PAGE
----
The MP whose parliamentary bill is intended to overhaul regulation of the metals recycling industry has visited scrap merchants as research reveals 88% of councils are victims of metal theft.
Croydon South MP Richard Ottaway, above centre, visited F J Church and Sons in Rainham, Essex and EMR in Erith, South East London on 6 July to learn more about the issues affecting the sector.
Patrick Church of F J Church and Sons, left, said that meeting Ottaway, whose Private Members’ Bil would reform the Scrap Metal Dealers Act (SMDA), was useful.
“We are fully supporting the bill which should create a level playing field when it comes to a ban on trading scrap metal for cash,” said Church. “Metals recycling in the UK plays a vital role in helping the country to meet its recycling and recovery targets whilst creating green jobs and reducing greenhouse gases.
“It is important that changes to legislation are implemented with minimal disruption to legitimate businesses so the industry can continue to make this valuable contribution.”
The visit came as a Local Government Association survey of 157 local authorities reported that metal theft had affected almost nine in ten councils.
Chairman of the LGA’s Safer and Stronger Communities Board, Mehboob Khan, said: “This mindless crime is spiralling out of control and has cost councils millions of pounds in having to replace memorial plaques, manhole covers, metal gullies, children’s playground equipment, street signs and lead from schools, council offices and crematoriums.”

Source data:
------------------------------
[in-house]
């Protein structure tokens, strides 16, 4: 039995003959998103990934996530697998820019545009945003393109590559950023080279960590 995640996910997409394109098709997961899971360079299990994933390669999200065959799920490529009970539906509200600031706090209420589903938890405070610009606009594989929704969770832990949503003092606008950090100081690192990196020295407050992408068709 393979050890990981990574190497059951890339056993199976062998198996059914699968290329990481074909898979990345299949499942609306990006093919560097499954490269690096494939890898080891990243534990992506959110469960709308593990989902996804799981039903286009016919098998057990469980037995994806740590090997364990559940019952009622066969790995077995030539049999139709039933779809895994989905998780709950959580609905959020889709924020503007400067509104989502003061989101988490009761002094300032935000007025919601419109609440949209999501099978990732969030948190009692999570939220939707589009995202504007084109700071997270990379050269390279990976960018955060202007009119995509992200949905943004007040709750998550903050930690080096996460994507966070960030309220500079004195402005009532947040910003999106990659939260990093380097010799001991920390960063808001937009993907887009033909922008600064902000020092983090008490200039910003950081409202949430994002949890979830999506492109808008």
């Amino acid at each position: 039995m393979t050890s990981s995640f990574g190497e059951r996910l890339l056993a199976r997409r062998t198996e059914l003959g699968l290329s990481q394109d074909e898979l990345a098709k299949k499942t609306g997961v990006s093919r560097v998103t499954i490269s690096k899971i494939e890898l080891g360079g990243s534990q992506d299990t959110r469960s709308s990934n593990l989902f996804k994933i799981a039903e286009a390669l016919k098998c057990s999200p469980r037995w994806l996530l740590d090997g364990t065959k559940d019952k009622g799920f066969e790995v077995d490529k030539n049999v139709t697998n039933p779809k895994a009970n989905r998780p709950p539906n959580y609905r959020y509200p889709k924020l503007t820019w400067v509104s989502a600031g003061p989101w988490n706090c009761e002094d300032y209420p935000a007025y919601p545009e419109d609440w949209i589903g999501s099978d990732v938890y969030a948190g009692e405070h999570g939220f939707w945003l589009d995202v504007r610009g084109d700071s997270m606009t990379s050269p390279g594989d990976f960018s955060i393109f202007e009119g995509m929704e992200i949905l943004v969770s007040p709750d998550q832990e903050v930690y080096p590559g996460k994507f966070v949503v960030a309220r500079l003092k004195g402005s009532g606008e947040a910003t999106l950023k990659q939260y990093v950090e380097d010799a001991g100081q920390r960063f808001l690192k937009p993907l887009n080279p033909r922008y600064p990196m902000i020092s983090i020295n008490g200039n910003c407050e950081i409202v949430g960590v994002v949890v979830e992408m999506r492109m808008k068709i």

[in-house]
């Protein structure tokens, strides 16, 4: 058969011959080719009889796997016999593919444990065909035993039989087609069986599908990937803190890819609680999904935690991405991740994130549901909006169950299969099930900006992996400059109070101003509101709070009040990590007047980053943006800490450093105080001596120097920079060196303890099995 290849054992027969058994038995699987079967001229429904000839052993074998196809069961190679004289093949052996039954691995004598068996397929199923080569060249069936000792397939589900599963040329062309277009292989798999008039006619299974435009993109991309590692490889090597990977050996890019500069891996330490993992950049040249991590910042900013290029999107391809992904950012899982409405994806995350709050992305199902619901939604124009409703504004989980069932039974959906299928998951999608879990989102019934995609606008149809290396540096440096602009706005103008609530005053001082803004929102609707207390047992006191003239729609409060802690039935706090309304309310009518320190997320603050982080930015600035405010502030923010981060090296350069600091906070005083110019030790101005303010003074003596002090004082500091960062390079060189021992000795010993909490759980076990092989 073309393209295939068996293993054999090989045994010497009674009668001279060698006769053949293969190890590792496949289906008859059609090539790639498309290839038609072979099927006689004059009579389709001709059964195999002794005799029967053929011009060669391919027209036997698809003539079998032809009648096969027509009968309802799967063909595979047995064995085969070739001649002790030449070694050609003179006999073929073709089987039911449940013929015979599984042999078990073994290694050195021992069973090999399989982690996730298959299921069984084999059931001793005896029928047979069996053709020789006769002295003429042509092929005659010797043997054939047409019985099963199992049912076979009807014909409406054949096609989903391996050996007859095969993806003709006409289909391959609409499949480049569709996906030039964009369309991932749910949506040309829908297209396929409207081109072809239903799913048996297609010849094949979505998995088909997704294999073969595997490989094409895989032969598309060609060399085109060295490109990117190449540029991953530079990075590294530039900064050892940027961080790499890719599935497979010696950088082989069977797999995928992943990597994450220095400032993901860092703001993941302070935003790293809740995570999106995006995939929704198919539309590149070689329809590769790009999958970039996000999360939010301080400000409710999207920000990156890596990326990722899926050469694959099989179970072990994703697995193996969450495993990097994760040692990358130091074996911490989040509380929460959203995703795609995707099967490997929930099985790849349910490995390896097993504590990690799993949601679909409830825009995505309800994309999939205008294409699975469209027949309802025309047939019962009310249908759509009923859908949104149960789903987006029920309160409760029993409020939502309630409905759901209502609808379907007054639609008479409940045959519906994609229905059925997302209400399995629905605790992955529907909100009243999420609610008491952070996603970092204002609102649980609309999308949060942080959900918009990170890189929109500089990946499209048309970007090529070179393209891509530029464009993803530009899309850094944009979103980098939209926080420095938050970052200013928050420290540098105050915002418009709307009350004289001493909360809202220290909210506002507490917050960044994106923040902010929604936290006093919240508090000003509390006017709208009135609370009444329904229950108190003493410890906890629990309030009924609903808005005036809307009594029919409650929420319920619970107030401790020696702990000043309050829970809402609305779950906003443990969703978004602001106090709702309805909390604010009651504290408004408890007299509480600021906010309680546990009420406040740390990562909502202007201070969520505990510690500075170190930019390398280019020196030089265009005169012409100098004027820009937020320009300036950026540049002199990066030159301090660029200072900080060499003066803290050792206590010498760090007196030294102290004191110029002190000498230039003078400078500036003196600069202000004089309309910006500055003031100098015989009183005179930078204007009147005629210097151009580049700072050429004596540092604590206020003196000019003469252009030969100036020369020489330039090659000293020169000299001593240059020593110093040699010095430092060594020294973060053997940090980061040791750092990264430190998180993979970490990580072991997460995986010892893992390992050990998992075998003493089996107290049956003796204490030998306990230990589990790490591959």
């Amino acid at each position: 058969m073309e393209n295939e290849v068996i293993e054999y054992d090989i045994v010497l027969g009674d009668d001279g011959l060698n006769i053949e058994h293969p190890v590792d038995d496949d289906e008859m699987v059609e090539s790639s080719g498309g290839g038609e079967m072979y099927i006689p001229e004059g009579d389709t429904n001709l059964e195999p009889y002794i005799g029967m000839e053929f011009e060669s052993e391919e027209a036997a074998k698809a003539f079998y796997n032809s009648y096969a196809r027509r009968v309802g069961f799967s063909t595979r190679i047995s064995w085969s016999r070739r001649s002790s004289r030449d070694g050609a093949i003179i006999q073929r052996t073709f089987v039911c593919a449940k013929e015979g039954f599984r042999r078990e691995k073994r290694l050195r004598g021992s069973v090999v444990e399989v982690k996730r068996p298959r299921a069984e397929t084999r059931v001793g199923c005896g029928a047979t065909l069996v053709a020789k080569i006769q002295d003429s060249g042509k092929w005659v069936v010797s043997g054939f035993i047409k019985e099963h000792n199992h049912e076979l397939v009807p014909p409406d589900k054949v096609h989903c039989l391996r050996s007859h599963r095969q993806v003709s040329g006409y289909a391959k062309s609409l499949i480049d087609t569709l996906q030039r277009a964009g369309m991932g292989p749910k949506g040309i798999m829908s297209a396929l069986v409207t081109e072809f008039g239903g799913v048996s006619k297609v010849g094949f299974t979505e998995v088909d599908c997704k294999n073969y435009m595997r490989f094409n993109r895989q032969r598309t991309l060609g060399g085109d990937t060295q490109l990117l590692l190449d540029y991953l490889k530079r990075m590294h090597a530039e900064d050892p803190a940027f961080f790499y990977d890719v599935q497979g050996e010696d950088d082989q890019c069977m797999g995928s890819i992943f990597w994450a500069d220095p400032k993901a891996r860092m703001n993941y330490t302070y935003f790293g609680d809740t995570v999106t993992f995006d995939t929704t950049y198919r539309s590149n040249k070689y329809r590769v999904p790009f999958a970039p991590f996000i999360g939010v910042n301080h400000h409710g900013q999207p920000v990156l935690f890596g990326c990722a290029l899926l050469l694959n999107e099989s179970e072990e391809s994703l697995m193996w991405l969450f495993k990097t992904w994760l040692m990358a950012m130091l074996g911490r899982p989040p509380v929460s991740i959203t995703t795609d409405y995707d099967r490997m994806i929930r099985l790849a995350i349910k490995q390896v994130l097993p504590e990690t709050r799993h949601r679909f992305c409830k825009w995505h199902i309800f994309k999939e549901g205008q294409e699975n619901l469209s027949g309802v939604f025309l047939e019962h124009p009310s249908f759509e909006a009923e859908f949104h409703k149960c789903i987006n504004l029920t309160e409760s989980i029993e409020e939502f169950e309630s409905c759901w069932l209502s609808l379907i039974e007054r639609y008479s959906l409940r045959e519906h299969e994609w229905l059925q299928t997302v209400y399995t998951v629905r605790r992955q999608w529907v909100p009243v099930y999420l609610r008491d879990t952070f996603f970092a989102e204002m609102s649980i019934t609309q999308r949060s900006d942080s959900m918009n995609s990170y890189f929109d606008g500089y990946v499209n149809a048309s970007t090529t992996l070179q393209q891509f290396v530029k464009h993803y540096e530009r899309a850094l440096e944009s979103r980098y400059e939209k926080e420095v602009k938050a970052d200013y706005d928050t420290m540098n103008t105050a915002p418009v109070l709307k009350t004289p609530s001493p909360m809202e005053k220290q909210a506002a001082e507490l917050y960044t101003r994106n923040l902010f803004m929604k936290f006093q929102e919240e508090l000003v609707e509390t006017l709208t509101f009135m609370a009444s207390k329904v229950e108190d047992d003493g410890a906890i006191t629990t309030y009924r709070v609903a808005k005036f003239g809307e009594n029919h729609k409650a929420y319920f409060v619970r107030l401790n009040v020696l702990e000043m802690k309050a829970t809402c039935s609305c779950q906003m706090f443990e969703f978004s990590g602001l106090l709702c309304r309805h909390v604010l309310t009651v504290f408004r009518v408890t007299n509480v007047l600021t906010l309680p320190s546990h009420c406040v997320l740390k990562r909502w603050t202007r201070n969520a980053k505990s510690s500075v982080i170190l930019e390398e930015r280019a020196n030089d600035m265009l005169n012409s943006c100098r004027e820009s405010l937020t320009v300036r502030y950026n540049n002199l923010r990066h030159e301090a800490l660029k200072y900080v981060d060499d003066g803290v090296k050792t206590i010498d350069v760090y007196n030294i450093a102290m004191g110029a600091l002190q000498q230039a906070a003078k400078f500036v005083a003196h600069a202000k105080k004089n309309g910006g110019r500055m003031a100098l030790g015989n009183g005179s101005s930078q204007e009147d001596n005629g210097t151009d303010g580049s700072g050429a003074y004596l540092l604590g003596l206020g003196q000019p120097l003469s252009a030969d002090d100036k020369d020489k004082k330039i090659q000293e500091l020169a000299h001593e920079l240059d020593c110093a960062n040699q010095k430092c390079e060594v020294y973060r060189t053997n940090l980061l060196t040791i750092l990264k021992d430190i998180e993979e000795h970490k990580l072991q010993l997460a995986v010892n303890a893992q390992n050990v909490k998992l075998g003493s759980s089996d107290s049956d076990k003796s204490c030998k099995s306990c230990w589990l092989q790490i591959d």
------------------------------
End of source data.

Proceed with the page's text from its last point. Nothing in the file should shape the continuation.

Councils are urging Parliament not to miss the opportunity to tackle scrap metal theft when the bill is voted on in the House of Commons later this week.
Mr Ottaway said he was keen to work with BMRA, which hosted the visit to scrap merchants and others affected by the bill.
He said: “While the proposed reforms of the Scrap Metal Dealers’ Act will not eradicate metal theft altogether, it will make it harder for thieves to dispose of stolen metal, and those operating outside of the law will face tougher punishment, unlimited fines and the threat of losing their licence.”
BMRA is calling for the licensing system to be linked to a transparent national register of scrap metal merchants available to householders and businesses selling scrap metal which could be maintained by the Environment Agency in parallel with the existing permitting system.
It also wants to make sure any enhanced police powers to not disrupt the day-to-day running of legitimate businesses. It is calling for a proper judicial process where licence suspensions are necessary.
BMRA director general Ian Hetherington said: “It is vital that a revised SMDA is introduced in a timely fashion with regard to regulatory changes made through the Legal Aid, Sentencing and Punishment of Offenders (LASPO) bill.
“This has left some ‘loopholes’ in current legislation and it is vital that these are addressed by a revised SMDA before LASPO is introduced. This will negate serious disruption for individual businesses and the secondary metals market as whole.”